February 22, 2008

Research Finds Protein That Regulates DNA

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Conducting basic research can often have unexpectedly important implications for human health.
That’s just what happened to a research team at Cornell that discovered how a protein named PARP-1 binds to genes and regulates their expression. Their work could have important impacts in diagnosing a number of diseases.
The researchers found that the location of the protein has a significant impact on human genes.
Prof. W. Lee Kraus, molecular biology, Matthew J. Gamble Ph.D. and Raga Krishnakumar grad co-authored an article about the research, which appeared in the Feb. 8 issue of the journal Science. The National Institutes of Health funded the research.
According to Kraus, the original purpose of the research was to find the location of PARP-1 in the human genome. They already knew that the protein could bind to the genetic material in the cell, but they did not know where it was located in the genome.
“What was interesting to us is that we found the protein at promoted for genes, which are basically the on/off switches for genes,” Kraus said.
Graduate students Kristine M. Frizzell, Jhoanna G. Berrocal and Miltiadis Kininis were also part of the team.
The team found that genes that were expressed the most times had the most PARP-1, and genes that were expressed less had proportionally less PARP-1. They also found that PARP-1 helps to control another protein, which inhibits gene expression, called H1.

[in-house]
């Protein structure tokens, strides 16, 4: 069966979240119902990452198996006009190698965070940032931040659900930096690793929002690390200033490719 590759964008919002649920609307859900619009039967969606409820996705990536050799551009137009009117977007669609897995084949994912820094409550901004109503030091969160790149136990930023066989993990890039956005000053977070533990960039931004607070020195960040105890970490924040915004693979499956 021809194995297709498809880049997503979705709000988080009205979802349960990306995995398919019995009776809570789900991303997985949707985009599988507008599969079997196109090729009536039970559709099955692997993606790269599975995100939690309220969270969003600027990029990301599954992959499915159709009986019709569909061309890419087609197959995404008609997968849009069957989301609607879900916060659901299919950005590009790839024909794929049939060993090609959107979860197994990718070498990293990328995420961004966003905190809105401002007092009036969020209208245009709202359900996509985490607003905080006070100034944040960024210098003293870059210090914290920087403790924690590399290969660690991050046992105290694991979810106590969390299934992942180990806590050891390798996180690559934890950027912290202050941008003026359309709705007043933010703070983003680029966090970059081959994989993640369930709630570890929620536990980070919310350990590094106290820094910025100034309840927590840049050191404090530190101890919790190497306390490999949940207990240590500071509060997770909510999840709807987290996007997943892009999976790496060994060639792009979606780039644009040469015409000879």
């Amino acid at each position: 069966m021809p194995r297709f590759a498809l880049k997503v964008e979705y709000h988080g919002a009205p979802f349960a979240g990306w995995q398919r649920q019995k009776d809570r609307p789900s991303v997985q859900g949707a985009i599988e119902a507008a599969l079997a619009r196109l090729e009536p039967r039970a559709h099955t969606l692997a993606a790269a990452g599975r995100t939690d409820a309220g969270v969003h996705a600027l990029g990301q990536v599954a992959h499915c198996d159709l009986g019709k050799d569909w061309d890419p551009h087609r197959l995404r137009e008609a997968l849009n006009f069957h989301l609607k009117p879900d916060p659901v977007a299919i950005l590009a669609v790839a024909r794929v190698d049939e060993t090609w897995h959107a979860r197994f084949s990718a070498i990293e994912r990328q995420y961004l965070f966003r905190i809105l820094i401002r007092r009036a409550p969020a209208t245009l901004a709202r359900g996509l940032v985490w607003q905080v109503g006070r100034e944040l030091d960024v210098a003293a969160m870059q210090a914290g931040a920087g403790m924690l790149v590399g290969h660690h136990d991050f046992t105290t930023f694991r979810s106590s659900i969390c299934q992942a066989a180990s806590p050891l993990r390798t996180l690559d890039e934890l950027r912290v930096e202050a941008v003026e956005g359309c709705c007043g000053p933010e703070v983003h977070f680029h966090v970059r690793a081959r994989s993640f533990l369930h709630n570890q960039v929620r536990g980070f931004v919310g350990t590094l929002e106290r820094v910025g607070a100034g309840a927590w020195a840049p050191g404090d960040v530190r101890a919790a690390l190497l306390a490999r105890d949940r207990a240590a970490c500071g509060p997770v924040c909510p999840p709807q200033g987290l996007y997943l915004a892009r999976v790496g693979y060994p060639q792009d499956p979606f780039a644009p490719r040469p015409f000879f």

According to Gamble, the research was another step toward understanding the mechanisms that manage gene regulation, which is an enormously complex process. The team has found another piece of the puzzle.
If scientists can understand the role of PARP-1 in gene expression, they come closer to understanding how the human genome is controlled. Gene expression is a basic process but it is central to life.
“Fundamentally understanding how a specific protein can play a role in regulating gene expression across the genome lets us understand how that protein controls specific biological processes,” Kraus said.
Gamble explained that the research that the team conducted was basic research that allows scientists to gain a better understanding of how genes are regulated at a basic level. This process can lead to discovering exactly what is going wrong in a variety of different diseases, from genetic disorders to some cancers, which are caused by genes being regulated incorrectly.
“Gene expression is at the base of a lot of diseases and disorders, so while it may not target specific diseases, it can broaden clinical studies,” Krishnakumar said.
Now that scientists know where PARP-1 is located, they can try to see what effect drugs have on PARP-1 activity. For example, Krishnakumar explained that one day cancer may be controlled by PARP-1 inhibitors, which would cause genes to turn off.
“This is an ongoing project. We’ve learned something about where this protein localizes and we’ve learned that it helps to keep the genes in the ‘on’ position. Now we want to understand how this actually occurs,” Kraus said. “One way is to get rid of H1, a protein that has a tendency to put the promoters in an ‘off’ position.”
Krishnakumar said that she became interested in the research because it was very basic, and it studied human models, which could be relevant in many different areas. The Kraus lab will continue to work with PARP-1 with the hopes of elucidating the mechanisms and finding out what other factors are involved.